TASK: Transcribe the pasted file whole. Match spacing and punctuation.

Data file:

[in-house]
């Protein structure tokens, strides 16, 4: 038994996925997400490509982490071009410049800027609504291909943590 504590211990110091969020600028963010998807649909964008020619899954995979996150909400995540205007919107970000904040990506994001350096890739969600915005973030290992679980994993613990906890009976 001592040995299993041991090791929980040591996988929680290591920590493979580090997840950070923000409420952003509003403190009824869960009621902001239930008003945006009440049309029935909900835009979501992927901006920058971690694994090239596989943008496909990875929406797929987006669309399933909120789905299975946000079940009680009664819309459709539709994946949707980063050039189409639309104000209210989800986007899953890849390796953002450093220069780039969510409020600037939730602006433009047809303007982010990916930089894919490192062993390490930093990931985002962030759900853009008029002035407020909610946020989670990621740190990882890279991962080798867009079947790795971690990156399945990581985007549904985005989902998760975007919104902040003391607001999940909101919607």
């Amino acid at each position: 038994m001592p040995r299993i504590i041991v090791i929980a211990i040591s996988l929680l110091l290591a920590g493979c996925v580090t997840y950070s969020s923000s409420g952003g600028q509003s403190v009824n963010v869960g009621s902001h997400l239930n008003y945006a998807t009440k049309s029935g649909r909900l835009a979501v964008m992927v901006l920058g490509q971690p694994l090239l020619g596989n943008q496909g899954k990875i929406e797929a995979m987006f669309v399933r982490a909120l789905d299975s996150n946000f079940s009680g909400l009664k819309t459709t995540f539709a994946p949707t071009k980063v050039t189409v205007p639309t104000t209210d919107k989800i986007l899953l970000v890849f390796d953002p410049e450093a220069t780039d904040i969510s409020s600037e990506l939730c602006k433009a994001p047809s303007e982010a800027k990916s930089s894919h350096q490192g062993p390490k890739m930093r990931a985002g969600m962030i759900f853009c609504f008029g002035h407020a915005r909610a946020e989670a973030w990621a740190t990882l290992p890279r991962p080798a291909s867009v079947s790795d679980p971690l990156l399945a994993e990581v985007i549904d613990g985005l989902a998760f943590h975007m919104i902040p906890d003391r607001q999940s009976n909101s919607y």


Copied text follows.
[in-house]
């Protein structure tokens, strides 16, 4: 038994996925997400490509982490071009410049800027609504291909943590 504590211990110091969020600028963010998807649909964008020619899954995979996150909400995540205007919107970000904040990506994001350096890739969600915005973030290992679980994993613990906890009976 001592040995299993041991090791929980040591996988929680290591920590493979580090997840950070923000409420952003509003403190009824869960009621902001239930008003945006009440049309029935909900835009979501992927901006920058971690694994090239596989943008496909990875929406797929987006669309399933909120789905299975946000079940009680009664819309459709539709994946949707980063050039189409639309104000209210989800986007899953890849390796953002450093220069780039969510409020600037939730602006433009047809303007982010990916930089894919490192062993390490930093990931985002962030759900853009008029002035407020909610946020989670990621740190990882890279991962080798867009079947790795971690990156399945990581985007549904985005989902998760975007919104902040003391607001999940909101919607």
């Amino acid at each position: 038994m001592p040995r299993i504590i041991v090791i929980a211990i040591s996988l929680l110091l290591a920590g493979c996925v580090t997840y950070s969020s923000s409420g952003g600028q509003s403190v009824n963010v869960g009621s902001h997400l239930n008003y945006a998807t009440k049309s029935g649909r909900l835009a979501v964008m992927v901006l920058g490509q971690p694994l090239l020619g596989n943008q496909g899954k990875i929406e797929a995979m987006f669309v399933r982490a909120l789905d299975s996150n946000f079940s009680g909400l009664k819309t459709t995540f539709a994946p949707t071009k980063v050039t189409v205007p639309t104000t209210d919107k989800i986007l899953l970000v890849f390796d953002p410049e450093a220069t780039d904040i969510s409020s600037e990506l939730c602006k433009a994001p047809s303007e982010a800027k990916s930089s894919h350096q490192g062993p390490k890739m930093r990931a985002g969600m962030i759900f853009c609504f008029g002035h407020a915005r909610a946020e989670a973030w990621a740190t990882l290992p890279r991962p080798a291909s867009v079947s790795d679980p971690l990156l399945a994993e990581v985007i549904d613990g985005l989902a998760f943590h975007m919104i902040p906890d003391r607001q999940s009976n909101s919607y």